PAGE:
The Federal Government has placed an interim ban on the supply of second rate self-balancing scooters, also known as hoverboards, which have been seen to pose a significant fire risk.
The move, which comes into effect from today, comes after several incidents in Australia and around the world that have seen the hoverboards overheat and catch fire.
This is the result of defective electrical circuitry and substandard lithium ion batteries and chargers.
In 2015, the hoverboard craze took hold and demand for the products – which were being manufactured in a number of Chinese factories – soared to become one of the must-have items for Christmas.
Some opportunistic companies who wanted to cash in on the rush allegedly settled for substandard parts and lower quality rechargeable batteries and chargers to meet the demand.
As a result, the Government has acted and the ACCC (Australian Competition and Consumer Commission) has now temporarily halted sales on hoverboards that don’t meet safety standards.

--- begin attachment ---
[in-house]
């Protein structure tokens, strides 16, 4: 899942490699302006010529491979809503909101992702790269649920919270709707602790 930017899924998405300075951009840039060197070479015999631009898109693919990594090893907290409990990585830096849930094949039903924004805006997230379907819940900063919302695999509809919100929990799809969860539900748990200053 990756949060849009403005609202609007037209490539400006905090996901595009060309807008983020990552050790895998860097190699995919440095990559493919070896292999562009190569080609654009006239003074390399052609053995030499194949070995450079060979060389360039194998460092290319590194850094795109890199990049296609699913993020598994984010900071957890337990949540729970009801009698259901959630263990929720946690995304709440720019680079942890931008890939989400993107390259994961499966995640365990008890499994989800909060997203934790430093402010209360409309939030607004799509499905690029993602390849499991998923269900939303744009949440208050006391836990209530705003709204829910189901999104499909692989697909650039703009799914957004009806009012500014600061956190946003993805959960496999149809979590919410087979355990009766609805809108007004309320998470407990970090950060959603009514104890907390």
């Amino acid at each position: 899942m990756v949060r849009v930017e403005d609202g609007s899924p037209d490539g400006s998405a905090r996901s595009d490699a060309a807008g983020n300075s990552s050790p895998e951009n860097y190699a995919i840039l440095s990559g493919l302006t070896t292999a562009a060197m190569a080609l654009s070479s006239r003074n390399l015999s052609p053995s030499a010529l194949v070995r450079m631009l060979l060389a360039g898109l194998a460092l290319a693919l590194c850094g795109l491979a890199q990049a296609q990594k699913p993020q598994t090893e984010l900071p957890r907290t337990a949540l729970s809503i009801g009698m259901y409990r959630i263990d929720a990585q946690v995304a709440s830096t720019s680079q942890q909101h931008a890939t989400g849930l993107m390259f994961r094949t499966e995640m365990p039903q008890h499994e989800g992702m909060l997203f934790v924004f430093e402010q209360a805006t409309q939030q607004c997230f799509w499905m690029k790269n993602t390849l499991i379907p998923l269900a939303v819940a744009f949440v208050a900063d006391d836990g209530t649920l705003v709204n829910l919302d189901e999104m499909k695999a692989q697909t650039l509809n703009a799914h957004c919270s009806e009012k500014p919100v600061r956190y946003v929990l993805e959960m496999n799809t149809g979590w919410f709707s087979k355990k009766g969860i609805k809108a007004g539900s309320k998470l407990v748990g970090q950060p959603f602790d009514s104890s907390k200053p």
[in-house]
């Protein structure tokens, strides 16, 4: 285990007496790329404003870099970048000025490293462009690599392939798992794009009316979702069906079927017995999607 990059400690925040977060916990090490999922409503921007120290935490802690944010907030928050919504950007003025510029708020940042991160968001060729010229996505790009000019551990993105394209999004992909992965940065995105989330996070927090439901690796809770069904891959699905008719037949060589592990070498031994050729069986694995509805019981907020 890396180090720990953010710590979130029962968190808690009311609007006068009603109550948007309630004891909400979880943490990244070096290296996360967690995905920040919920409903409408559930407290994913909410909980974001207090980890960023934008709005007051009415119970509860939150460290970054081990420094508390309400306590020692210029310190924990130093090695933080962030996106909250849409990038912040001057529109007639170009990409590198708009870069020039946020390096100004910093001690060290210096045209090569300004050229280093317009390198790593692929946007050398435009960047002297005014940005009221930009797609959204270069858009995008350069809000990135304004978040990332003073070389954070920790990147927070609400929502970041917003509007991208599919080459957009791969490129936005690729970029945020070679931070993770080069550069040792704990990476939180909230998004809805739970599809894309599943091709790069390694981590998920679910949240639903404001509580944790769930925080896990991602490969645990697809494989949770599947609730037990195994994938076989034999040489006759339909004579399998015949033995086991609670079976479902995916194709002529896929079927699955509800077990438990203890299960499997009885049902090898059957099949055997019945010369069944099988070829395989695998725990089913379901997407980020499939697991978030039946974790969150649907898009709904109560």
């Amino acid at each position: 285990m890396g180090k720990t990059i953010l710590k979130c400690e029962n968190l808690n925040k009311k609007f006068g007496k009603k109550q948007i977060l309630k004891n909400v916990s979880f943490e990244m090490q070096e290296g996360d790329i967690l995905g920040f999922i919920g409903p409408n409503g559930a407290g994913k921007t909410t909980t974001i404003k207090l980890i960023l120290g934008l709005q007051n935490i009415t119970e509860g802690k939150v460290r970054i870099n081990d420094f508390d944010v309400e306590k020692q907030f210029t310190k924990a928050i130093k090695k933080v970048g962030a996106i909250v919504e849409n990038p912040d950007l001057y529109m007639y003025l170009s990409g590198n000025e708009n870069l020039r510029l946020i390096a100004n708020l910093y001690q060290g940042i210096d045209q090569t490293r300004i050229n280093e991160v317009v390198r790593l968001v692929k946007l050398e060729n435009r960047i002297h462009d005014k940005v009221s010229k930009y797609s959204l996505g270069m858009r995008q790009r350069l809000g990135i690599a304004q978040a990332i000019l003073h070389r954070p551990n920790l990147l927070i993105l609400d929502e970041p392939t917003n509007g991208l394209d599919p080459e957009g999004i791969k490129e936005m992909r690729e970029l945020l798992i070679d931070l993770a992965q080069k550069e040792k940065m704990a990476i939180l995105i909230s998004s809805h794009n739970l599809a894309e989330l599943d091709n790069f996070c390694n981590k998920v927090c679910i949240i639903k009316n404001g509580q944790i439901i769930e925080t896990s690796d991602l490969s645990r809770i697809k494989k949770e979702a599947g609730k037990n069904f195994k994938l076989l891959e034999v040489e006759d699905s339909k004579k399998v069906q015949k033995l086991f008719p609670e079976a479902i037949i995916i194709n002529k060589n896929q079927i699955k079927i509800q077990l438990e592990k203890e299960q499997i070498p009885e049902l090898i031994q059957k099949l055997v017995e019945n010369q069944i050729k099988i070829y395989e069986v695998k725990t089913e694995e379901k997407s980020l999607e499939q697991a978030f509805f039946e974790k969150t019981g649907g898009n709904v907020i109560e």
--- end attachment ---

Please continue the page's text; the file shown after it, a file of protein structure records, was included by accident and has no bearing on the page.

One of the banned hoverboards – the Moonwalker – was sold at Big W stores.
Airlines have also banned hoverboards behind brought onboard any aircraft.
The ACCC has asked customers to stop using and charging their hoverboards immediately unless customers are sure they meet safety standards.
Here’s what customers can do:
* Contact the retailer of manufacturer where you bought your hoverboard and check if it has been tested to meet safety standards.
* Check the Recalls Australia website to see if your board is on the list.
* Under Australian Consumer Law, you have the right to a refund if you were sold a defective product. If the retailer cannot confirm the hoverboard meets safety standards you’re still entitled to a refund.
Below is a list of recalls to date: